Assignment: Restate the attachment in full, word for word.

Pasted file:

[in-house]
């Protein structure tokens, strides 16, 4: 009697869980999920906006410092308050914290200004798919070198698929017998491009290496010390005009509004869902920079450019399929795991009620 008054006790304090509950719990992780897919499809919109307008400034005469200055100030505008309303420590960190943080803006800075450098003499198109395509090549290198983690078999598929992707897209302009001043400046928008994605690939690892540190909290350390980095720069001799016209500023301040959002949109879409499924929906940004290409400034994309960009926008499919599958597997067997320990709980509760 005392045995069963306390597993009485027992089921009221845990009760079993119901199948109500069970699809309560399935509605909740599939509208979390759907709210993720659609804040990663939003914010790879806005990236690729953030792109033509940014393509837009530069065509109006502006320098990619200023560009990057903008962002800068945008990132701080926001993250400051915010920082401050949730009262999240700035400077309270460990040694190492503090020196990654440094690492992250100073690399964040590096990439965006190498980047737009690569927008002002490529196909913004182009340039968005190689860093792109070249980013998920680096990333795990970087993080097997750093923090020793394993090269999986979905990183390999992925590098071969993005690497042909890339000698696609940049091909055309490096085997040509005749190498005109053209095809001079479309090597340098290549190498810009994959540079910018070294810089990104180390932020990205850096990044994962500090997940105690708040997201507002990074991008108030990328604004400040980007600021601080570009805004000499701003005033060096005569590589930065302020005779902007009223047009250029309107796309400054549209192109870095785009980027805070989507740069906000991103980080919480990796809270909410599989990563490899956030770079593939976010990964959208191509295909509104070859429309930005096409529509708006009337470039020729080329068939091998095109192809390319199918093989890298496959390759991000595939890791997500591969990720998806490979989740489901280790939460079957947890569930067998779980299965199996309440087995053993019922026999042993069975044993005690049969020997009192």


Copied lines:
[in-house]
């Protein structure tokens, strides 16, 4: 009697869980999920906006410092308050914290200004798919070198698929017998491009290496010390005009509004869902920079450019399929795991009620 008054006790304090509950719990992780897919499809919109307008400034005469200055100030505008309303420590960190943080803006800075450098003499198109395509090549290198983690078999598929992707897209302009001043400046928008994605690939690892540190909290350390980095720069001799016209500023301040959002949109879409499924929906940004290409400034994309960009926008499919599958597997067997320990709980509760 005392045995069963306390597993009485027992089921009221845990009760079993119901199948109500069970699809309560399935509605909740599939509208979390759907709210993720659609804040990663939003914010790879806005990236690729953030792109033509940014393509837009530069065509109006502006320098990619200023560009990057903008962002800068945008990132701080926001993250400051915010920082401050949730009262999240700035400077309270460990040694190492503090020196990654440094690492992250100073690399964040590096990439965006190498980047737009690569927008002002490529196909913004182009340039968005190689860093792109070249980013998920680096990333795990970087993080097997750093923090020793394993090269999986979905990183390999992925590098071969993005690497042909890339000698696609940049091909055309490096085997040509005749190498005109053209095809001079479309090597340098290549190498810009994959540079910018070294810089990104180390932020990205850096990044994962500090997940105690708040997201507002990074991008108030990328604004400040980007600021601080570009805004000499701003005033060096005569590589930065302020005779902007009223047009250029309107796309400054549209192109870095785009980027805070989507740069906000991103980080919480990796809270909410599989990563490899956030770079593939976010990964959208191509295909509104070859429309930005096409529509708006009337470039020729080329068939091998095109192809390319199918093989890298496959390759991000595939890791997500591969990720998806490979989740489901280790939460079957947890569930067998779980299965199996309440087995053993019922026999042993069975044993005690049969020997009192």